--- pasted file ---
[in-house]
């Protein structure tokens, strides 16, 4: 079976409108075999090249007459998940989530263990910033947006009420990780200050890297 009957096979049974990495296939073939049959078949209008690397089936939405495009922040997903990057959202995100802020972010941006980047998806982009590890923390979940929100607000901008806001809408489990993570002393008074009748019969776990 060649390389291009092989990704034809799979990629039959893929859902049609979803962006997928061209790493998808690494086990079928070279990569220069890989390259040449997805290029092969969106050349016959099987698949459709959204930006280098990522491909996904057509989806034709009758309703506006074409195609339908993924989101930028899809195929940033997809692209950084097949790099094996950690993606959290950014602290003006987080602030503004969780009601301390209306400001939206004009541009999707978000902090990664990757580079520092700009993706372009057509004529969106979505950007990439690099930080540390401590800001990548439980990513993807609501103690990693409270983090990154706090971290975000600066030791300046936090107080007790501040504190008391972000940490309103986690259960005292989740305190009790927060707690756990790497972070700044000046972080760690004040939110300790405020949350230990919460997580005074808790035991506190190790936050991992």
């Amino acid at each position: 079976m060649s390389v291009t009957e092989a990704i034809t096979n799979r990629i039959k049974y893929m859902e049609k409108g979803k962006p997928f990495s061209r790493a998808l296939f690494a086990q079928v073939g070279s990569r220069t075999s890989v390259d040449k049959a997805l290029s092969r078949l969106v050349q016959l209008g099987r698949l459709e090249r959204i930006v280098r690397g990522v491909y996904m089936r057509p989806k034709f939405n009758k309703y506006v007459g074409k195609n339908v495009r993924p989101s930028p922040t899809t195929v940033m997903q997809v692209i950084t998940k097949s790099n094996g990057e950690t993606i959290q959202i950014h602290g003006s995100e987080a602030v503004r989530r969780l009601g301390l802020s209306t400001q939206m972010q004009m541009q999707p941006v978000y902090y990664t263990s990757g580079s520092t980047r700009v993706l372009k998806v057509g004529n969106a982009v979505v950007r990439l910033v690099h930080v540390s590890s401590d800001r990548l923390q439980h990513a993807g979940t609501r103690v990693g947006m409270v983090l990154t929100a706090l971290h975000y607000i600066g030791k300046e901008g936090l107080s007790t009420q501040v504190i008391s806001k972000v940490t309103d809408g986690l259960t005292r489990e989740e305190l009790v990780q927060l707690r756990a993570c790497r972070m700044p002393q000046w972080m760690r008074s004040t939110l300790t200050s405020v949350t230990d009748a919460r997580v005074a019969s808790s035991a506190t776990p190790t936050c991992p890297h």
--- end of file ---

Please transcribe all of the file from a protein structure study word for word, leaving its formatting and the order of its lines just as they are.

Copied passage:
[in-house]
């Protein structure tokens, strides 16, 4: 079976409108075999090249007459998940989530263990910033947006009420990780200050890297 009957096979049974990495296939073939049959078949209008690397089936939405495009922040997903990057959202995100802020972010941006980047998806982009590890923390979940929100607000901008806001809408489990993570002393008074009748019969776990 060649390389291009092989990704034809799979990629039959893929859902049609979803962006997928061209790493998808690494086990079928070279990569220069890989390259040449997805290029092969969106050349016959099987698949459709959204930006280098990522491909996904057509989806034709009758309703506006074409195609339908993924989101930028899809195929940033997809692209950084097949790099094996950690993606959290950014602290003006987080602030503004969780009601301390209306400001939206004009541009999707978000902090990664990757580079520092700009993706372009057509004529969106979505950007990439690099930080540390401590800001990548439980990513993807609501103690990693409270983090990154706090971290975000600066030791300046936090107080007790501040504190008391972000940490309103986690259960005292989740305190009790927060707690756990790497972070700044000046972080760690004040939110300790405020949350230990919460997580005074808790035991506190190790936050991992």
């Amino acid at each position: 079976m060649s390389v291009t009957e092989a990704i034809t096979n799979r990629i039959k049974y893929m859902e049609k409108g979803k962006p997928f990495s061209r790493a998808l296939f690494a086990q079928v073939g070279s990569r220069t075999s890989v390259d040449k049959a997805l290029s092969r078949l969106v050349q016959l209008g099987r698949l459709e090249r959204i930006v280098r690397g990522v491909y996904m089936r057509p989806k034709f939405n009758k309703y506006v007459g074409k195609n339908v495009r993924p989101s930028p922040t899809t195929v940033m997903q997809v692209i950084t998940k097949s790099n094996g990057e950690t993606i959290q959202i950014h602290g003006s995100e987080a602030v503004r989530r969780l009601g301390l802020s209306t400001q939206m972010q004009m541009q999707p941006v978000y902090y990664t263990s990757g580079s520092t980047r700009v993706l372009k998806v057509g004529n969106a982009v979505v950007r990439l910033v690099h930080v540390s590890s401590d800001r990548l923390q439980h990513a993807g979940t609501r103690v990693g947006m409270v983090l990154t929100a706090l971290h975000y607000i600066g030791k300046e901008g936090l107080s007790t009420q501040v504190i008391s806001k972000v940490t309103d809408g986690l259960t005292r489990e989740e305190l009790v990780q927060l707690r756990a993570c790497r972070m700044p002393q000046w972080m760690r008074s004040t939110l300790t200050s405020v949350t230990d009748a919460r997580v005074a019969s808790s035991a506190t776990p190790t936050c991992p890297h």